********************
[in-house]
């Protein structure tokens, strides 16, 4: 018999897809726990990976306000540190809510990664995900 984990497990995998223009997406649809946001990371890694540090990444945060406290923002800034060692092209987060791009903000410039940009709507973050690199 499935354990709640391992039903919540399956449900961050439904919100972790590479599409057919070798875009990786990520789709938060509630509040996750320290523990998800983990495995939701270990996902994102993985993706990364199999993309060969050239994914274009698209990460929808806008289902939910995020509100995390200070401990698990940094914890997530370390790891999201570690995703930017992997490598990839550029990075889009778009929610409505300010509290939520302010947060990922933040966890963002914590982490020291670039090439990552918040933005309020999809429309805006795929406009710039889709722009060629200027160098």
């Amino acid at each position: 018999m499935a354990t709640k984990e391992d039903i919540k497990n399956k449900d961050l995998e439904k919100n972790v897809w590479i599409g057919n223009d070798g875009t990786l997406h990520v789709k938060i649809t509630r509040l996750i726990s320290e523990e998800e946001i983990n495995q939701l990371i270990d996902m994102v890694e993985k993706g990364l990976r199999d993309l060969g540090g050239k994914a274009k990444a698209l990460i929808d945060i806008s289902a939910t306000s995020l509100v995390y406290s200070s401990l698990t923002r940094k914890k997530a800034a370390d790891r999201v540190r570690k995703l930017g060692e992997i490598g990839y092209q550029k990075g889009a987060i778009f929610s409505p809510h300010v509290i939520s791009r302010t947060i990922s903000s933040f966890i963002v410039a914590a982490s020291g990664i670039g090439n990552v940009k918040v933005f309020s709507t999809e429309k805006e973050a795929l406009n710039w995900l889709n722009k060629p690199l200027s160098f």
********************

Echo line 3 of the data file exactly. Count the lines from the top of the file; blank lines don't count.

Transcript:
């Amino acid at each position: 018999m499935a354990t709640k984990e391992d039903i919540k497990n399956k449900d961050l995998e439904k919100n972790v897809w590479i599409g057919n223009d070798g875009t990786l997406h990520v789709k938060i649809t509630r509040l996750i726990s320290e523990e998800e946001i983990n495995q939701l990371i270990d996902m994102v890694e993985k993706g990364l990976r199999d993309l060969g540090g050239k994914a274009k990444a698209l990460i929808d945060i806008s289902a939910t306000s995020l509100v995390y406290s200070s401990l698990t923002r940094k914890k997530a800034a370390d790891r999201v540190r570690k995703l930017g060692e992997i490598g990839y092209q550029k990075g889009a987060i778009f929610s409505p809510h300010v509290i939520s791009r302010t947060i990922s903000s933040f966890i963002v410039a914590a982490s020291g990664i670039g090439n990552v940009k918040v933005f309020s709507t999809e429309k805006e973050a795929l406009n710039w995900l889709n722009k060629p690199l200027s160098f």